Wednesday, October 31, 2007

Some anti-atheism

Leon Weiseltier:

Bush has been very good to atheism. Compared to the obscurantism that is the doctrine of this government, godlessness has come to seem glamorous, and perfectly obvious. Nothing can make you feel more like an outlaw these days than a smirking shot at one of religion's many crudities and excesses.

There are many things that may be said against contemporary atheism--against its dogmatism, its self-satisfaction, its evasion of the vast history of godless violence, its philosophical shallowness (when our Filene's Basement Voltaires bother about philosophical argument at all); but I am increasingly struck by the extent to which many of the books against God are mainly psychological expressions.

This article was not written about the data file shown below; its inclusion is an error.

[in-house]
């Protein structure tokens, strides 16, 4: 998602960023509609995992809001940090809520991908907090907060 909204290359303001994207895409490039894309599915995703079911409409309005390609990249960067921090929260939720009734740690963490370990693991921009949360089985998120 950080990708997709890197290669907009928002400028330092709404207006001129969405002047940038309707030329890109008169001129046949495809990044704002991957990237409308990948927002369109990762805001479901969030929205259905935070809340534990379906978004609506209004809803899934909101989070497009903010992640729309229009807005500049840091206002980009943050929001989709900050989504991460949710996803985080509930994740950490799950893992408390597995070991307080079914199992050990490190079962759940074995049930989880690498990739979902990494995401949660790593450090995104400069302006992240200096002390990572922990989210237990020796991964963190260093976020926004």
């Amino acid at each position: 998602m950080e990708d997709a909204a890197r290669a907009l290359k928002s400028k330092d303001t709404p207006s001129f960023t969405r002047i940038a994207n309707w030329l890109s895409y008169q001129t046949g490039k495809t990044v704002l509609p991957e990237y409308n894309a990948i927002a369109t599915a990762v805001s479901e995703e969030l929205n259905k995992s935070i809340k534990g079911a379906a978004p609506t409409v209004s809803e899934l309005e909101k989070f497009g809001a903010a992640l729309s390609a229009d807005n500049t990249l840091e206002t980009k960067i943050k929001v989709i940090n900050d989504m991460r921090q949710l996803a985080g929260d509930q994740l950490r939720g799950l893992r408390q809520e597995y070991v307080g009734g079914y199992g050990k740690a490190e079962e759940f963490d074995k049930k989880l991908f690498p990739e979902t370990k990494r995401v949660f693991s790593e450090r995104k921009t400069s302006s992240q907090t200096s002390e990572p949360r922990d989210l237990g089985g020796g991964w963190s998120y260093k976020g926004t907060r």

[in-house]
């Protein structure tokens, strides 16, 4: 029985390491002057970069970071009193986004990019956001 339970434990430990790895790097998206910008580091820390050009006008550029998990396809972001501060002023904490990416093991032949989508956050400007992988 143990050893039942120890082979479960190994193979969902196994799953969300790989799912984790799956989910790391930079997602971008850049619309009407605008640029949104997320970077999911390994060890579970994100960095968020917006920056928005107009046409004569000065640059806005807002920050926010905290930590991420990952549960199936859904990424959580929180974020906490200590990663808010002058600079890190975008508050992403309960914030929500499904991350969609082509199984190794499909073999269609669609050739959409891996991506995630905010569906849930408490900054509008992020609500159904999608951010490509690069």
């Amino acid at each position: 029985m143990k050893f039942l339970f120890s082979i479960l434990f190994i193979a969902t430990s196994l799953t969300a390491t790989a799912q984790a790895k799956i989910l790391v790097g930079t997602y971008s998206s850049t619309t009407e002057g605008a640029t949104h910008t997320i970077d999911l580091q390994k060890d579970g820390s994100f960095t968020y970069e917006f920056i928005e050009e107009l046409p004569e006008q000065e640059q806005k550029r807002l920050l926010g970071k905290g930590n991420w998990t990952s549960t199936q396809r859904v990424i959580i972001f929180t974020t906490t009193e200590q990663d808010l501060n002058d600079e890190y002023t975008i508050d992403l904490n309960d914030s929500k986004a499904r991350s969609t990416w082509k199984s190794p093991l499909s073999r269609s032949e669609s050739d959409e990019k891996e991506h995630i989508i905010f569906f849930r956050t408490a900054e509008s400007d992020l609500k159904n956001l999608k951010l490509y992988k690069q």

More specifically, a lot of atheism looks to me like just a lot of adolescence. They are always telling you about their parents. They rebel against the false idea that God is the father because they have the false idea that their father is God. (Sometimes the villainous deceiver of young minds who must be deposed is an early teacher, who unaccountably failed to assign Why I Am Not a Christian to the second grade.) When it comes to the articulation of one's view of the world, of one's understanding of what is true and false about the universe, who cares what one's parents believe? The answer is, children care; and there is something childish about the freethinker's pouting critique of his own childhood. Atheism can be as infantilizing as theism, an inverted form of captivity to one's origins, as if biological authority confers intellectual authority. Je n'ai pas besoin de cette hypothese. In matters of conviction, we are orphans. And there is also, of course, the boyish thrill of naughtiness, the titillation of sinning, that attends the witticisms against religion. Here is Anatole France on Baudelaire, by way of Edmund Wilson: "In his arrogance he wished to believe that everything he did was important, even his little impurities; so that he wanted them all to be sins that would interest heaven and hell." Religion may confer a preposterous cosmic significance upon the individual, but atheism is the true friend of egotism.

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